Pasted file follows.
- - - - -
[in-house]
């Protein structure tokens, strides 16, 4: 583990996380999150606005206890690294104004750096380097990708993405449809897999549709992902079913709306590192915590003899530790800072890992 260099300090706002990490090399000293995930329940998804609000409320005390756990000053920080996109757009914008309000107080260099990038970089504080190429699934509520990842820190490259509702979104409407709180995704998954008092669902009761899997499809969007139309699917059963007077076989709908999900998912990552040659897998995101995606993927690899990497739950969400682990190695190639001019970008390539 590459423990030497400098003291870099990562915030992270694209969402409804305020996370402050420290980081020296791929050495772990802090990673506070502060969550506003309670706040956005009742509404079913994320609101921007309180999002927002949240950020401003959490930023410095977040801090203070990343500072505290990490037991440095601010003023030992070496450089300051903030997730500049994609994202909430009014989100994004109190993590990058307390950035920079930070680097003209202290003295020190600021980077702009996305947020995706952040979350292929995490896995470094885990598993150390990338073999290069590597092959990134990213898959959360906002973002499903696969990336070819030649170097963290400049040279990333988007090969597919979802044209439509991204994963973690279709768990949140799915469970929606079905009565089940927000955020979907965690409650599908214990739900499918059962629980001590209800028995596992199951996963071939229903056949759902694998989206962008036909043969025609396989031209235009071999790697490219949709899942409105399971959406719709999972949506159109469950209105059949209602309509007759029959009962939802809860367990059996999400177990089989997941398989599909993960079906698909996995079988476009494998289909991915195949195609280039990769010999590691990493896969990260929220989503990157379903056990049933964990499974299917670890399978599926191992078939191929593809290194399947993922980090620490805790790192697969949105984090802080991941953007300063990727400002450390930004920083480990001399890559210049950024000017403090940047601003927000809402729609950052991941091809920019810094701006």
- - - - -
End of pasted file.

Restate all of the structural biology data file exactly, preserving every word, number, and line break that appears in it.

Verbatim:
[in-house]
């Protein structure tokens, strides 16, 4: 583990996380999150606005206890690294104004750096380097990708993405449809897999549709992902079913709306590192915590003899530790800072890992 260099300090706002990490090399000293995930329940998804609000409320005390756990000053920080996109757009914008309000107080260099990038970089504080190429699934509520990842820190490259509702979104409407709180995704998954008092669902009761899997499809969007139309699917059963007077076989709908999900998912990552040659897998995101995606993927690899990497739950969400682990190695190639001019970008390539 590459423990030497400098003291870099990562915030992270694209969402409804305020996370402050420290980081020296791929050495772990802090990673506070502060969550506003309670706040956005009742509404079913994320609101921007309180999002927002949240950020401003959490930023410095977040801090203070990343500072505290990490037991440095601010003023030992070496450089300051903030997730500049994609994202909430009014989100994004109190993590990058307390950035920079930070680097003209202290003295020190600021980077702009996305947020995706952040979350292929995490896995470094885990598993150390990338073999290069590597092959990134990213898959959360906002973002499903696969990336070819030649170097963290400049040279990333988007090969597919979802044209439509991204994963973690279709768990949140799915469970929606079905009565089940927000955020979907965690409650599908214990739900499918059962629980001590209800028995596992199951996963071939229903056949759902694998989206962008036909043969025609396989031209235009071999790697490219949709899942409105399971959406719709999972949506159109469950209105059949209602309509007759029959009962939802809860367990059996999400177990089989997941398989599909993960079906698909996995079988476009494998289909991915195949195609280039990769010999590691990493896969990260929220989503990157379903056990049933964990499974299917670890399978599926191992078939191929593809290194399947993922980090620490805790790192697969949105984090802080991941953007300063990727400002450390930004920083480990001399890559210049950024000017403090940047601003927000809402729609950052991941091809920019810094701006």